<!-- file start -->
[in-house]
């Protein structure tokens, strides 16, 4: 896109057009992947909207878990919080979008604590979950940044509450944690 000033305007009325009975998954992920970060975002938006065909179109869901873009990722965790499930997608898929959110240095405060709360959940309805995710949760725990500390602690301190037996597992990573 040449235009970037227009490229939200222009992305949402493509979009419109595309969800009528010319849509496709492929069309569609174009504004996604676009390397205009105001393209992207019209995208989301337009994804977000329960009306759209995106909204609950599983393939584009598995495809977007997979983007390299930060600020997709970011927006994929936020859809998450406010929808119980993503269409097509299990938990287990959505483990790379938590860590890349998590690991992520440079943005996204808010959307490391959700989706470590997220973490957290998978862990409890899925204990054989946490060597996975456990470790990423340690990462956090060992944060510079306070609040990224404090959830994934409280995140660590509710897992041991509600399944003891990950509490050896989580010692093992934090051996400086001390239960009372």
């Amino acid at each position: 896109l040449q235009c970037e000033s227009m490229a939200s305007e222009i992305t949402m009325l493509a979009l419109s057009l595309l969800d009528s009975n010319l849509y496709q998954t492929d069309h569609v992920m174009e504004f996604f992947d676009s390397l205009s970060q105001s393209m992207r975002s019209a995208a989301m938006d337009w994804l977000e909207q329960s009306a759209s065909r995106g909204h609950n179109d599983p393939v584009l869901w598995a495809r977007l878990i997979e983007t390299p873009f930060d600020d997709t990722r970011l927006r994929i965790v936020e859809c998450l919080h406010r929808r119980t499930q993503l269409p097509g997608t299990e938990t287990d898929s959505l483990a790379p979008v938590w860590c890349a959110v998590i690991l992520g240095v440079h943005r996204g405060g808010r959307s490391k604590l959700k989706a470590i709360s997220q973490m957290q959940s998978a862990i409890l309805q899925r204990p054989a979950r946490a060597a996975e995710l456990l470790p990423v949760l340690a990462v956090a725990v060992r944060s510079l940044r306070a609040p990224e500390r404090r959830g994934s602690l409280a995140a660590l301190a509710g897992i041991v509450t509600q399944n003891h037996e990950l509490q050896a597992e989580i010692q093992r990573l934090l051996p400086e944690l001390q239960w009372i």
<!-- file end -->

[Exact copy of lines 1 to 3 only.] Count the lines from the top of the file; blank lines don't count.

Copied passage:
[in-house]
């Protein structure tokens, strides 16, 4: 896109057009992947909207878990919080979008604590979950940044509450944690 000033305007009325009975998954992920970060975002938006065909179109869901873009990722965790499930997608898929959110240095405060709360959940309805995710949760725990500390602690301190037996597992990573 040449235009970037227009490229939200222009992305949402493509979009419109595309969800009528010319849509496709492929069309569609174009504004996604676009390397205009105001393209992207019209995208989301337009994804977000329960009306759209995106909204609950599983393939584009598995495809977007997979983007390299930060600020997709970011927006994929936020859809998450406010929808119980993503269409097509299990938990287990959505483990790379938590860590890349998590690991992520440079943005996204808010959307490391959700989706470590997220973490957290998978862990409890899925204990054989946490060597996975456990470790990423340690990462956090060992944060510079306070609040990224404090959830994934409280995140660590509710897992041991509600399944003891990950509490050896989580010692093992934090051996400086001390239960009372």
């Amino acid at each position: 896109l040449q235009c970037e000033s227009m490229a939200s305007e222009i992305t949402m009325l493509a979009l419109s057009l595309l969800d009528s009975n010319l849509y496709q998954t492929d069309h569609v992920m174009e504004f996604f992947d676009s390397l205009s970060q105001s393209m992207r975002s019209a995208a989301m938006d337009w994804l977000e909207q329960s009306a759209s065909r995106g909204h609950n179109d599983p393939v584009l869901w598995a495809r977007l878990i997979e983007t390299p873009f930060d600020d997709t990722r970011l927006r994929i965790v936020e859809c998450l919080h406010r929808r119980t499930q993503l269409p097509g997608t299990e938990t287990d898929s959505l483990a790379p979008v938590w860590c890349a959110v998590i690991l992520g240095v440079h943005r996204g405060g808010r959307s490391k604590l959700k989706a470590i709360s997220q973490m957290q959940s998978a862990i409890l309805q899925r204990p054989a979950r946490a060597a996975e995710l456990l470790p990423v949760l340690a990462v956090a725990v060992r944060s510079l940044r306070a609040p990224e500390r404090r959830g994934s602690l409280a995140a660590l301190a509710g897992i041991v509450t509600q399944n003891h037996e990950l509490q050896a597992e989580i010692q093992r990573l934090l051996p400086e944690l001390q239960w009372i």